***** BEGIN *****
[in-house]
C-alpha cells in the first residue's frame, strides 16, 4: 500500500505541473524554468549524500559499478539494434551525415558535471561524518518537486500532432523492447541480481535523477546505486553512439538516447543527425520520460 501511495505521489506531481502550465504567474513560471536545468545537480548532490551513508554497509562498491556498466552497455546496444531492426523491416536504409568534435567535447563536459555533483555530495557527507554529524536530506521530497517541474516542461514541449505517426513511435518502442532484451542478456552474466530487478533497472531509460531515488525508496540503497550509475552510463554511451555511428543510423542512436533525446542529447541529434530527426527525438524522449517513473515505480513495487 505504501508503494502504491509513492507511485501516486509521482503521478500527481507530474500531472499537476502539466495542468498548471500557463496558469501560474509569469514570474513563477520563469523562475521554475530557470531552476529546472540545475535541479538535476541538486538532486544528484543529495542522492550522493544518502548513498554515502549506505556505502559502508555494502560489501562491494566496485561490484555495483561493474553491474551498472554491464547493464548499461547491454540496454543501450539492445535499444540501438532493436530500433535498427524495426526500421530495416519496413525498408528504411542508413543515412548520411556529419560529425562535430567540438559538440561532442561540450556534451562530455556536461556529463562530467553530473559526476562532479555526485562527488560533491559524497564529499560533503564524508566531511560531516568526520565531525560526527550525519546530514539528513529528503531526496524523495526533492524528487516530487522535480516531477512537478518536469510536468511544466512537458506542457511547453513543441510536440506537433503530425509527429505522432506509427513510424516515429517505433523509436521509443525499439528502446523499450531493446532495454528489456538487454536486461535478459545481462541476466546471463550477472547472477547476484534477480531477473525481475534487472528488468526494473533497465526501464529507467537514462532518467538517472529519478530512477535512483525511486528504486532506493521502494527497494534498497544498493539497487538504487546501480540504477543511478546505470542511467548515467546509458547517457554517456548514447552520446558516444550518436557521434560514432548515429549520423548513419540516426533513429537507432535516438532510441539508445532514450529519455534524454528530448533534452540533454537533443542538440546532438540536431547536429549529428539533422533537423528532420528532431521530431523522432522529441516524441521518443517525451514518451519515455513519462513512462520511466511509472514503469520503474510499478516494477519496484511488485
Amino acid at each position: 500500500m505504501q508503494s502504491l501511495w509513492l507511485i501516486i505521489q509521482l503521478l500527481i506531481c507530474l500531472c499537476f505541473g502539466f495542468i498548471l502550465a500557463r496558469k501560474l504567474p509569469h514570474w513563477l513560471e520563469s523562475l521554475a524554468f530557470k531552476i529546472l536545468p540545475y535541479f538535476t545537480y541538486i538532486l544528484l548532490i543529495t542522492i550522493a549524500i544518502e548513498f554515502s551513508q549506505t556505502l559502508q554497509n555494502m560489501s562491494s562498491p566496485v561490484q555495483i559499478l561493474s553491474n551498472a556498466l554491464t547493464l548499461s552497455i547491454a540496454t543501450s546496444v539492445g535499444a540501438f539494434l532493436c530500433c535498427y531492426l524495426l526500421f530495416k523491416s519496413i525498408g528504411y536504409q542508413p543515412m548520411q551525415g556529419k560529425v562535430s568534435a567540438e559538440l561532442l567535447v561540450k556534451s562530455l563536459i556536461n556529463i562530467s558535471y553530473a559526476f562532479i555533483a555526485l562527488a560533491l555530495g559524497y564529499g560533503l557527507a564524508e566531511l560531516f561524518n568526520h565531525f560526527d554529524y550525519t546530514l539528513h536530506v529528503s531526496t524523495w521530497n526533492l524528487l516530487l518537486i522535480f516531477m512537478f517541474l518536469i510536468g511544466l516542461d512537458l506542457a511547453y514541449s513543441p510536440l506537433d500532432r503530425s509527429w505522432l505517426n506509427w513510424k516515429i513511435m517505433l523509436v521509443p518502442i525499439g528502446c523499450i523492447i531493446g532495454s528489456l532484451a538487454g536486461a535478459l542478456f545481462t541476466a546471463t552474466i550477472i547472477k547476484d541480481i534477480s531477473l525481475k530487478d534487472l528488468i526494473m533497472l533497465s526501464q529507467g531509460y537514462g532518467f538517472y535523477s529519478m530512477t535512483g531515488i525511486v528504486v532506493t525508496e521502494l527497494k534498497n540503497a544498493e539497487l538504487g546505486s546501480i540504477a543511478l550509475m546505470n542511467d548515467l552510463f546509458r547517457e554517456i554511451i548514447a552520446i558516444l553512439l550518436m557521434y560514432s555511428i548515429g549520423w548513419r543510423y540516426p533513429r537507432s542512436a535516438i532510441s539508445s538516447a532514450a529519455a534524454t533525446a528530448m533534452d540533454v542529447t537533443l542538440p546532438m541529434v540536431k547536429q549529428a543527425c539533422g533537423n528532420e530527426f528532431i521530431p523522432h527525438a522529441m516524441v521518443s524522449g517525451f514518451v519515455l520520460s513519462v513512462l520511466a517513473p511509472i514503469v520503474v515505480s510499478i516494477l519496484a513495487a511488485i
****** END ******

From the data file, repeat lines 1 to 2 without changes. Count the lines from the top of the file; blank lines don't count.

[in-house]
C-alpha cells in the first residue's frame, strides 16, 4: 500500500505541473524554468549524500559499478539494434551525415558535471561524518518537486500532432523492447541480481535523477546505486553512439538516447543527425520520460 501511495505521489506531481502550465504567474513560471536545468545537480548532490551513508554497509562498491556498466552497455546496444531492426523491416536504409568534435567535447563536459555533483555530495557527507554529524536530506521530497517541474516542461514541449505517426513511435518502442532484451542478456552474466530487478533497472531509460531515488525508496540503497550509475552510463554511451555511428543510423542512436533525446542529447541529434530527426527525438524522449517513473515505480513495487 505504501508503494502504491509513492507511485501516486509521482503521478500527481507530474500531472499537476502539466495542468498548471500557463496558469501560474509569469514570474513563477520563469523562475521554475530557470531552476529546472540545475535541479538535476541538486538532486544528484543529495542522492550522493544518502548513498554515502549506505556505502559502508555494502560489501562491494566496485561490484555495483561493474553491474551498472554491464547493464548499461547491454540496454543501450539492445535499444540501438532493436530500433535498427524495426526500421530495416519496413525498408528504411542508413543515412548520411556529419560529425562535430567540438559538440561532442561540450556534451562530455556536461556529463562530467553530473559526476562532479555526485562527488560533491559524497564529499560533503564524508566531511560531516568526520565531525560526527550525519546530514539528513529528503531526496524523495526533492524528487516530487522535480516531477512537478518536469510536468511544466512537458506542457511547453513543441510536440506537433503530425509527429505522432506509427513510424516515429517505433523509436521509443525499439528502446523499450531493446532495454528489456538487454536486461535478459545481462541476466546471463550477472547472477547476484534477480531477473525481475534487472528488468526494473533497465526501464529507467537514462532518467538517472529519478530512477535512483525511486528504486532506493521502494527497494534498497544498493539497487538504487546501480540504477543511478546505470542511467548515467546509458547517457554517456548514447552520446558516444550518436557521434560514432548515429549520423548513419540516426533513429537507432535516438532510441539508445532514450529519455534524454528530448533534452540533454537533443542538440546532438540536431547536429549529428539533422533537423528532420528532431521530431523522432522529441516524441521518443517525451514518451519515455513519462513512462520511466511509472514503469520503474510499478516494477519496484511488485